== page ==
(Note: this article contains spoilers for the Game of Thrones series finale.)
Many Game of Thrones fans were baffled by the last-minute decision to name Bran king of the Six Kingdoms and give him the title Bran the Broken. In particular, many disabled fans were justifiably furious at Bran’s title. To anyone who thinks, “It’s just a TV show!”: representation matters. Especially with a cultural juggernaut like Game of Thrones, the depiction of marginalized people can impact our treatment in the real world.
As a longtime Game of Thrones fan with a mobility disability, I feel ambivalent about the whole episode. Westeros is an inherently ableist society, which treats disabled people terribly and probably has no positive or neutral descriptors for disability. As Tyrion says in both the books and the show: “I have a tender spot in my heart for cripples and bastards and broken things.” Cersei and Tywin call Tyrion “a monster” from the day he’s born with dwarfism and blame him for his mother’s death.
The Starks are more accommodating towards disability. Osha and Hodor, who has an intellectual disability, act as loyal personal care attendants to Bran after he’s paralyzed. Bran eventually acquires a wheelchair. However, these are makeshift, individual accommodations. I hope that as a disabled king, Bran would make systemic accessibility a priority.
It’s a huge invasion of her brother’s privacy for Sansa to volunteer the information that Bran is infertile. We’re not even sure whether this is true. It’s a common and often incorrect assumption about disabled people. This is actually ableist on two levels. In the show, Bran’s infertility is presented as a solution to hereditary monarchies like the Targaryens. The other characters assume that the Targaryens’ mental illness is hereditary.
It bothered me that Tyrion was the person who bestowed the “Broken” title on Bran. Tyrion is a little person, and Bran is paralyzed. Tyrion and Bran are both disabled, but don’t have the same kind of disability. Tyrion has an acerbic wit and fits the stereotype of a self-deprecating—maybe even self-loathing—person with a disability. Because Tyrion comes from such an ableist society and family, this is unsurprising.
The way that disabled people identify and describe ourselves is often different from the way other people can describe us. Coming from Tyrion, Bran’s title seems like an example of lateral ableism: bigotry from one disabled person directed to another person with a different disability. Tyrion, of all people, should know better.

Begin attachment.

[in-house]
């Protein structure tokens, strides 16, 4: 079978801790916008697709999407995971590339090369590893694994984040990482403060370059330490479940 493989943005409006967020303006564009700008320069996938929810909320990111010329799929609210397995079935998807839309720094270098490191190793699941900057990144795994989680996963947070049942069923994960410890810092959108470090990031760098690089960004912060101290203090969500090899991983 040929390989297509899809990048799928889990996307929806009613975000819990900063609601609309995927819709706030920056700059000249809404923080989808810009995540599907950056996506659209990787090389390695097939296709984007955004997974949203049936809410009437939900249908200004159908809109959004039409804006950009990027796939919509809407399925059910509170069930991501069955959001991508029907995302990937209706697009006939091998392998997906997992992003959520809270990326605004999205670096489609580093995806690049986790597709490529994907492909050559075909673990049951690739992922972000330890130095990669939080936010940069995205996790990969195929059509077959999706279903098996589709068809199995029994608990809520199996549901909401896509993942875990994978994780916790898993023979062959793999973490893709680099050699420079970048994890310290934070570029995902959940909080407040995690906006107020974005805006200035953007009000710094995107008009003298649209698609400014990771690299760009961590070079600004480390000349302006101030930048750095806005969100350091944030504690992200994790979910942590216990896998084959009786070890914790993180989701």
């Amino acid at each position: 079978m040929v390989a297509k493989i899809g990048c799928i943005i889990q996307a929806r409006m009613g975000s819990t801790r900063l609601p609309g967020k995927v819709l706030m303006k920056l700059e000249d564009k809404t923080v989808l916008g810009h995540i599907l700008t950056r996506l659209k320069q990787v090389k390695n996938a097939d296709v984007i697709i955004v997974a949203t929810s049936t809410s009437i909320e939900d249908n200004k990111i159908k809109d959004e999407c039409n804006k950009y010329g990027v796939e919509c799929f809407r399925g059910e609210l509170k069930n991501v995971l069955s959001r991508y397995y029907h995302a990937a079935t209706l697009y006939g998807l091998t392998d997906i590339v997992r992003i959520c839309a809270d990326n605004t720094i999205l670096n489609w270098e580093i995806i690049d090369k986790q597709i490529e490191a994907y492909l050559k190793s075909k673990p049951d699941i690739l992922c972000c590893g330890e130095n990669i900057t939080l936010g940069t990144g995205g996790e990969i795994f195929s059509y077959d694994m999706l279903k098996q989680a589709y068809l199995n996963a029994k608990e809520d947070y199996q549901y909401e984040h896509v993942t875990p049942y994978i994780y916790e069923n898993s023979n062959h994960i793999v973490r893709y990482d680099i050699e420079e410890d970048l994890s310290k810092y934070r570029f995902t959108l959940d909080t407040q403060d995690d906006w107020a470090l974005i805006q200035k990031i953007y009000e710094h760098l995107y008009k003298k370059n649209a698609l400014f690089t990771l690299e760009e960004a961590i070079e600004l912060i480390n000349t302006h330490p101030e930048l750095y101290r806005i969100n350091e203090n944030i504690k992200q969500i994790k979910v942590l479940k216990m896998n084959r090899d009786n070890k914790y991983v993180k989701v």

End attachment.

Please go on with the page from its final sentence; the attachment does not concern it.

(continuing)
When Tyrion nominates Bran, he almost seems to break the fourth wall or justify his choice to the audience. “There is nothing more powerful in the world than a good story. Nothing can stop it. No enemy can defeat it. And who has a better story than Bran the Broken?” Tyrion asks rhetorically. Bran’s story is fascinating, but I wouldn’t say that it’s objectively the most fascinating in the series. This seems to be the writers trying to persuade the audience.
Bran’s role as the Three-Eyed Raven has always been esoteric and not well explained on the show. It’s one of many loose ends that the rushed final season left hanging. To me, it always seemed like more of a religious position than a governmental one. Even in a society like Westeros with no concepts like the separation of church and state, the Three-Eyed Raven should be a revered, full-time position. The Three-Eyed Raven might be a wise spiritual or political advisor, but the Six Kingdoms might find that an omniscient king with superpowers is a terrible idea.
By becoming the Three-Eyed Raven and then king, Bran fits the “supercrip” trope. A supercrip can be a disabled character who tries to overcome their disability. Alternately, as in Bran’s case, supercrips can also develop superpowers, seemingly to overcompensate for their disabilities. Professor X from the X-Men comic books and movies is another example. In a sense, Bran is not himself after becoming paralyzed. Even his cryptic comments to his siblings suggest that his own memories and personality no longer occupy much space in his mind.
Although the title of Bran the Broken is consistent with the ableism in Westeros, I understand why so many fans found it harmful. Other scenes from this season that struck the wrong tone with many viewers include killing off Missandei, one of two black characters with speaking parts. Although Daenerys was a dangerous tyrant, Jon kills her in a lover’s embrace, evoking domestic violence. These scenes make sense, but they play into dangerous tropes and have unintended implications. More diverse writers’ rooms, including women, writers of color, and disabled writers, would probably be aware of playing into these stereotypes.